El Yunque

El Faro MBI Report – Heavy On Blame, Light On Penalty

John Konrad
Total Views: 71
October 1, 2017

Photo: James Balboni

by Captain John Konrad (gCaptain) Today the United States Coast Guard issued the Marine Board of Investigation (MBI) report on the S.S. El Faro. The 189 page report reveals serious failures by Tote managers, USCG personnel and the American Bureau of Shipping (ABS) but recommended few penalties against them.

Some marine experts assumed the report would recommend that Tote be investigated for criminal offenses leading up to the sinking of the El Faro but, the final section of the report titled “Enforcement Recommendations”, made only a single suggestion. The report states, “It is recommended that Sector Jacksonville initiate civil penalty action against TOTE Services for the following offenses.”

The report dedicates several pages of text to the failings of the Alternate Compliance Program (ACP), a program the Coast Guard began implementing in 1995, following requests from U.S. shipowners to reduce the duplication of effort between Coast Guard inspections and classification society surveys, which “caused extra costs to U.S. vessel owners”.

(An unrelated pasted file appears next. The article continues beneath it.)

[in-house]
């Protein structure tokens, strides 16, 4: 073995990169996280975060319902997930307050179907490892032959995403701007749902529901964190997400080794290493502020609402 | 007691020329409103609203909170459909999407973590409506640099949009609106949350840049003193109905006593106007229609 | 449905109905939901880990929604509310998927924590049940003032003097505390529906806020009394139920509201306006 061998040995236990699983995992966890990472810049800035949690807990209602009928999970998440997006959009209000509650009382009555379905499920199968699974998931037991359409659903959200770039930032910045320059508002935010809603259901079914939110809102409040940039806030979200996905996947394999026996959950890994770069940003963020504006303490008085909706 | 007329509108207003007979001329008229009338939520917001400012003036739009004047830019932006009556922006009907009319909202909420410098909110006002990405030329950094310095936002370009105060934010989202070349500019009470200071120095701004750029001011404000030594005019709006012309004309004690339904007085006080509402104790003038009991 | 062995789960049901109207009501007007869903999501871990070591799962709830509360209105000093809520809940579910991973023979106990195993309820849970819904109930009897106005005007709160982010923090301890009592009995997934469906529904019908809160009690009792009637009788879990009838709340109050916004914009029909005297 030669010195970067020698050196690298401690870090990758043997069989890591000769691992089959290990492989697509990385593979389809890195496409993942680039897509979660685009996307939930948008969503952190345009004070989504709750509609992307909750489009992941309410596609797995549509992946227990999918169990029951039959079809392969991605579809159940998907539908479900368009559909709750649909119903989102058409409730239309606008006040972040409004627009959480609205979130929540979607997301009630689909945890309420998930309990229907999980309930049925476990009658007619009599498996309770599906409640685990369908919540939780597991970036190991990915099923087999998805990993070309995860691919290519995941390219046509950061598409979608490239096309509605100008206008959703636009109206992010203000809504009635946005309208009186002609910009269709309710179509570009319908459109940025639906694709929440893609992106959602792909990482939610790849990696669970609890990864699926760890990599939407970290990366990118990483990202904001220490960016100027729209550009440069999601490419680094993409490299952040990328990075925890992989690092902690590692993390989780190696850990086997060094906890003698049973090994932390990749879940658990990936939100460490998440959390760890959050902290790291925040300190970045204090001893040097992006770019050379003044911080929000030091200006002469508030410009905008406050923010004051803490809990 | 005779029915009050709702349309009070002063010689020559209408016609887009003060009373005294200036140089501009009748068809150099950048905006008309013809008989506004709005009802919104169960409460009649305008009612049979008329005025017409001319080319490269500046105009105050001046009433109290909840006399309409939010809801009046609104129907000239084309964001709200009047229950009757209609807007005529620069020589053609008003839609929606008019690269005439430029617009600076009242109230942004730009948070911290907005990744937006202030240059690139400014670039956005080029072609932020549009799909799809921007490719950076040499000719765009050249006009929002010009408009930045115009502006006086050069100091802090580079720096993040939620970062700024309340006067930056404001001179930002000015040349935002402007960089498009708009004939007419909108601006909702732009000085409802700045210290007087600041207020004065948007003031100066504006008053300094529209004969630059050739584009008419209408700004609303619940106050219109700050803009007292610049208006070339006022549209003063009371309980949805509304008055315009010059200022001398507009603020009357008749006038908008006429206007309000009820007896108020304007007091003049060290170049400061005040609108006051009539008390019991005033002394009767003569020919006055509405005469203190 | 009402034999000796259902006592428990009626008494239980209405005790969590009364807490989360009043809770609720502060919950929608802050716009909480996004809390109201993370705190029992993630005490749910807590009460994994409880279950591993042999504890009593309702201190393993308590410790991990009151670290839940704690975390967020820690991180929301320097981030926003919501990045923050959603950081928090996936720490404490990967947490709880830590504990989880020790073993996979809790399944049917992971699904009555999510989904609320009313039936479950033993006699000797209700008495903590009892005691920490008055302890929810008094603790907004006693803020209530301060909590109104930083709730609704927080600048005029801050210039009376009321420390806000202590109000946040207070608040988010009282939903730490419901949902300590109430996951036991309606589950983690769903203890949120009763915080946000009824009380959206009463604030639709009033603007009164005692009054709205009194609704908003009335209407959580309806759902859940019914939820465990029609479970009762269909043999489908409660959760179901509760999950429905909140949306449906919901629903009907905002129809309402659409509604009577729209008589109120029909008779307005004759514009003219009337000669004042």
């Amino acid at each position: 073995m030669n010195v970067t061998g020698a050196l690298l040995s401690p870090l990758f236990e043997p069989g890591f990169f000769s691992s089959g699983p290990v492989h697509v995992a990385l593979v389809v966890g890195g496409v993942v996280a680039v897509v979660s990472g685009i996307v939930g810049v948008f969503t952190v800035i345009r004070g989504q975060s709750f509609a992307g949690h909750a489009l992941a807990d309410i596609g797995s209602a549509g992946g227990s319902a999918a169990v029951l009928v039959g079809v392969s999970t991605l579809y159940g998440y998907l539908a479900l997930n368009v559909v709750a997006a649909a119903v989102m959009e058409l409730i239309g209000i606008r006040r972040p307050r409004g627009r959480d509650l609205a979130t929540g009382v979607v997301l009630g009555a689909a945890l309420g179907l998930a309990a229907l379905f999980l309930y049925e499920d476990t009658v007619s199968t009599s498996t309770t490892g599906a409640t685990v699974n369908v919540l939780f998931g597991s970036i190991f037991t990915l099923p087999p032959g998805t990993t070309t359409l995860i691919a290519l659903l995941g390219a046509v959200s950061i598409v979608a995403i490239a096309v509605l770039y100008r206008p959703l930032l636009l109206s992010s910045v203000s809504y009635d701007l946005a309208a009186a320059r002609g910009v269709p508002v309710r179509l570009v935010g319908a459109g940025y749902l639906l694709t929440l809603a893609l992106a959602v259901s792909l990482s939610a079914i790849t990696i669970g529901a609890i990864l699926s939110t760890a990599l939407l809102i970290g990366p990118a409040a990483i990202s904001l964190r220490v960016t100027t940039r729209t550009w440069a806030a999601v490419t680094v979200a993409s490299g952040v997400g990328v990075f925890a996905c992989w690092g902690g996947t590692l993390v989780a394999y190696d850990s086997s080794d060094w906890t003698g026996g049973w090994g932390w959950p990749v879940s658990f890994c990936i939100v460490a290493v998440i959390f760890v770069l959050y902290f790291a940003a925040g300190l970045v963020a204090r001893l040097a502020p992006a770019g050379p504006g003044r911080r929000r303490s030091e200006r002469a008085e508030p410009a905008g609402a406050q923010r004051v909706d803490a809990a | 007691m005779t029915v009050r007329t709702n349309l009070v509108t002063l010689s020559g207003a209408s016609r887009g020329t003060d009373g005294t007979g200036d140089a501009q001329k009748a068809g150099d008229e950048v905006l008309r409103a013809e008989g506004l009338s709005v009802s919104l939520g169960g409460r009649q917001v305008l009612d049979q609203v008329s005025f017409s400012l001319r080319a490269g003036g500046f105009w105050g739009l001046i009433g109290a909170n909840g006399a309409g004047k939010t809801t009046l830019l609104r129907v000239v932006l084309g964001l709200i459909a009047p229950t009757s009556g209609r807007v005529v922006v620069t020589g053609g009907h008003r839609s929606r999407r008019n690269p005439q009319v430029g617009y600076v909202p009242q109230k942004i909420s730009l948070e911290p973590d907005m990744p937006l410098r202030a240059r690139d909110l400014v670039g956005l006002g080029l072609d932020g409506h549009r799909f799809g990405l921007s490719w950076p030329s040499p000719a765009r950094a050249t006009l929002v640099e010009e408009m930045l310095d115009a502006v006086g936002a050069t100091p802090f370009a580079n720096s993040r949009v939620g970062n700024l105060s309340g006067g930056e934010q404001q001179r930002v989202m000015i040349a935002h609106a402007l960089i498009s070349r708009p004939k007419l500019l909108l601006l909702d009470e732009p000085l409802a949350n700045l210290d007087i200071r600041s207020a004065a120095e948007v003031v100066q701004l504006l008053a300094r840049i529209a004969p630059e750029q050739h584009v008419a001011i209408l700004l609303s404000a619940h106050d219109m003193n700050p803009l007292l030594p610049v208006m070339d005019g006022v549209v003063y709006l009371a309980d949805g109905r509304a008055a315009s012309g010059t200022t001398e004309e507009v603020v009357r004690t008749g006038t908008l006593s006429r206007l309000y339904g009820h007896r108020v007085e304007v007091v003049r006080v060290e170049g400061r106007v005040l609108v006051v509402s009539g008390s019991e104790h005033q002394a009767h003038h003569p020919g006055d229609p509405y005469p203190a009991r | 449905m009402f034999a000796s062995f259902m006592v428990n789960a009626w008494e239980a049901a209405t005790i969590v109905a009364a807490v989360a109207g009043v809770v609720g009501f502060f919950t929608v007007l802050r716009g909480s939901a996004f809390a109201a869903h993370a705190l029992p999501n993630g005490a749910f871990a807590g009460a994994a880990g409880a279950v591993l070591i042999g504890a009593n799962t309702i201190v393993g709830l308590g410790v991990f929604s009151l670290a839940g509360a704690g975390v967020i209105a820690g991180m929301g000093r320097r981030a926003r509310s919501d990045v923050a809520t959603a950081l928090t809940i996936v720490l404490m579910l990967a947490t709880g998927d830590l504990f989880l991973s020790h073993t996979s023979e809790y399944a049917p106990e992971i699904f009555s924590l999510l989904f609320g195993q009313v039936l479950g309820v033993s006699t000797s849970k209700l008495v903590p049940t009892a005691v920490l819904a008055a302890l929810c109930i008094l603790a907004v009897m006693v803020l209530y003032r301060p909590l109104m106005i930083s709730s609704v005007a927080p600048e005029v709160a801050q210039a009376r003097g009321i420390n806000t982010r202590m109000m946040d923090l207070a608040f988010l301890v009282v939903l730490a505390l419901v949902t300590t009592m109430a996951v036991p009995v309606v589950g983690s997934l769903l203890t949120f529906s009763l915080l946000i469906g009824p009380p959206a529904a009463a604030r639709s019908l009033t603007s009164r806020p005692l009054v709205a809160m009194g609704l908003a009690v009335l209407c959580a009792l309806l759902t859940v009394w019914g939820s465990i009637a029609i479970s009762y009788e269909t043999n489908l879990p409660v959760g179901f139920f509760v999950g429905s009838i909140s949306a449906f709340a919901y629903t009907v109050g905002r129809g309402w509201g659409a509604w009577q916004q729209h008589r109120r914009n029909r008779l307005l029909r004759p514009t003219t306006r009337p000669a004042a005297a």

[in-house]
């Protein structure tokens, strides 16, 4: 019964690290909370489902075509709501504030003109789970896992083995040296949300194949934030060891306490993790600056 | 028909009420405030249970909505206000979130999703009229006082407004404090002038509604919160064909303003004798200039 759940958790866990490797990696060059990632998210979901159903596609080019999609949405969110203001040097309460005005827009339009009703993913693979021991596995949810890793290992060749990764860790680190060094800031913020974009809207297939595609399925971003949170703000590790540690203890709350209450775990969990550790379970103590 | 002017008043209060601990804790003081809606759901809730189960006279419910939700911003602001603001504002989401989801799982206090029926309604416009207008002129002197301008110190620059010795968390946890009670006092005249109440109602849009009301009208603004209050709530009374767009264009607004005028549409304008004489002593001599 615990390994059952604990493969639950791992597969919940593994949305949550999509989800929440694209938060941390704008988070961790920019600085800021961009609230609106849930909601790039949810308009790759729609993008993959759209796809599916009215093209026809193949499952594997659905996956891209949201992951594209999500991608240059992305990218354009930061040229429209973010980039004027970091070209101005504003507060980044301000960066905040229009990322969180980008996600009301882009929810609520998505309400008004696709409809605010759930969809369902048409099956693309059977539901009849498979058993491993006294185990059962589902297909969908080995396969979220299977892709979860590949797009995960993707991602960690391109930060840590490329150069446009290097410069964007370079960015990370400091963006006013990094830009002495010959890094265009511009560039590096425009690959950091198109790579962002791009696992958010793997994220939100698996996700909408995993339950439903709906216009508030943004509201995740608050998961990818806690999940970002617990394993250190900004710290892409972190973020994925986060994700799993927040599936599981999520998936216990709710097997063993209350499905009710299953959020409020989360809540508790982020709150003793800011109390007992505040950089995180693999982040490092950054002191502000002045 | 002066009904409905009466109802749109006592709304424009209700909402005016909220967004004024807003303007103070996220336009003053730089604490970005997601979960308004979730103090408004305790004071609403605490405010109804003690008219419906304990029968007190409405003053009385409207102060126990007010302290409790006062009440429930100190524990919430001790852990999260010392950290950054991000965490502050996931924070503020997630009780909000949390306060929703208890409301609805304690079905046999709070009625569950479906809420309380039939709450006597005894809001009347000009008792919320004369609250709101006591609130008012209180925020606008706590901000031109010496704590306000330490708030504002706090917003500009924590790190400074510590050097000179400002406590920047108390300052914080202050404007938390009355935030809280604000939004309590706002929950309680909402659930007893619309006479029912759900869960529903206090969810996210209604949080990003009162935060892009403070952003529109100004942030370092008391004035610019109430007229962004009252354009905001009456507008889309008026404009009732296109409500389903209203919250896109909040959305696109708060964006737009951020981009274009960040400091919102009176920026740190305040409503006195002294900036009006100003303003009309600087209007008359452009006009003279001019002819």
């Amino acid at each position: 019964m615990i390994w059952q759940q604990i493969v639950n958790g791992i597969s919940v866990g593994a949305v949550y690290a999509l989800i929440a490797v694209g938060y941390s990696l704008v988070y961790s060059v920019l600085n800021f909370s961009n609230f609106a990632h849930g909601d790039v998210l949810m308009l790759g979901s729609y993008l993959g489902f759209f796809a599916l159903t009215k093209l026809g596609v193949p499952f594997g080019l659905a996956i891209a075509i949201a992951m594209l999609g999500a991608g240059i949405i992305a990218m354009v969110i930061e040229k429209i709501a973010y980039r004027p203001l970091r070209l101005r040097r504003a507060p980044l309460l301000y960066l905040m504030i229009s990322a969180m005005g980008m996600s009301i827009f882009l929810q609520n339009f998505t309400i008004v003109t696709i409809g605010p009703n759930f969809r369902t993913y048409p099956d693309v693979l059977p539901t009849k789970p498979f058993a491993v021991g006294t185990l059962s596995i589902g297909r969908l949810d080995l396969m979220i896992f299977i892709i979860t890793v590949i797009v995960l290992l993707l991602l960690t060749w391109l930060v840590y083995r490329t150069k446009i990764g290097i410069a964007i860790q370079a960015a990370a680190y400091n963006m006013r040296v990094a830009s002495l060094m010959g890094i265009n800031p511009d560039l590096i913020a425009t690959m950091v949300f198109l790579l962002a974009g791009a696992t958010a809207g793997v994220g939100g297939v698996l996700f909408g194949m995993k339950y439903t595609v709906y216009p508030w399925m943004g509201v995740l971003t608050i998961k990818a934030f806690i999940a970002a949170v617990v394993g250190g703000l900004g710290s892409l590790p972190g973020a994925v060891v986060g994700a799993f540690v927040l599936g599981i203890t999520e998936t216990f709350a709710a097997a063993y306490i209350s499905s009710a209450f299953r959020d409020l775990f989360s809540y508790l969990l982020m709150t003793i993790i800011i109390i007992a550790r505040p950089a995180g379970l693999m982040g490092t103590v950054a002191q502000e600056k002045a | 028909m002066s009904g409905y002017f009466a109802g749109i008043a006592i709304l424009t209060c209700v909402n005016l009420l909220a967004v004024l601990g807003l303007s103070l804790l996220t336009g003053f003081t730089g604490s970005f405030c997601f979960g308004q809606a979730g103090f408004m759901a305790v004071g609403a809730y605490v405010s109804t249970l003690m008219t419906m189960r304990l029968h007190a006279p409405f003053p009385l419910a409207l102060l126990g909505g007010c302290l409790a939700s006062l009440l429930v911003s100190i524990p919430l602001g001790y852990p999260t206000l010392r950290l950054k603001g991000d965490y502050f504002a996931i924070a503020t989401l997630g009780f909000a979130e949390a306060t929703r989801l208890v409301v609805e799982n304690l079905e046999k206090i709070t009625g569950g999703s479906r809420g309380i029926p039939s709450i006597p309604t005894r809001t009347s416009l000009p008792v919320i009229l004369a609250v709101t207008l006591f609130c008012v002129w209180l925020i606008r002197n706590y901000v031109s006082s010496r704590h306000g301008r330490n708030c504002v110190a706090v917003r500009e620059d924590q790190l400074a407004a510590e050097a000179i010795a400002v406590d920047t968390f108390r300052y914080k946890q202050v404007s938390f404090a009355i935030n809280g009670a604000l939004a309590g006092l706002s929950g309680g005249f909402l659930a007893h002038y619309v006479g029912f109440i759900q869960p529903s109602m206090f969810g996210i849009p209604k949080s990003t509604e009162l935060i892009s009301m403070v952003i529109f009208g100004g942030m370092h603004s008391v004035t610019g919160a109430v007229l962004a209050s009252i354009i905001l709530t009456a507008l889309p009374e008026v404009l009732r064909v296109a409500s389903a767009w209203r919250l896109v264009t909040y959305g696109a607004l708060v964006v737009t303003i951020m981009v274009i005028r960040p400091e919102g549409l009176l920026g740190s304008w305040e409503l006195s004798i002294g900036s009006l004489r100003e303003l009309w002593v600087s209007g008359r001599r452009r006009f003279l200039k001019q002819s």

Despite these problems the MBI recommended no administrative or punitive action against any Coast Guard personnel or ABS employee.

Also missing is any mention of the Marine Electric investigation report which stated “Recommendations: 1: That the examination of U.S. merchant vessels… be conducted and determined by knowledgable members of a U.S. Government agency. The responsibilities for these functions should not be delegated or entrusted to the private sector.

Questions not answered by the El Faro report are numerous. Why did the USCG and ABS agree to a program of inspection that directly contradicts to their own previous MBI report? Why was the Marine Electric incident not mentioned? Who at the USCG and ABS signed off on the ACP plan? Why did the USCG dedicate government resources developing a plan to reduce the duplication of inspections for the sole reason they “caused extra costs to U.S. vessel owners”?

Why does the El Faro report not recommend ending ACP altogether? Why does the USCG report fail to make a single enforcement recommendation that relates to ACP? Why are there no recommendations for criminal penalties? 

What other lessons from previous marine incidents have been ignored? Will future casualty investigations ignore this report?

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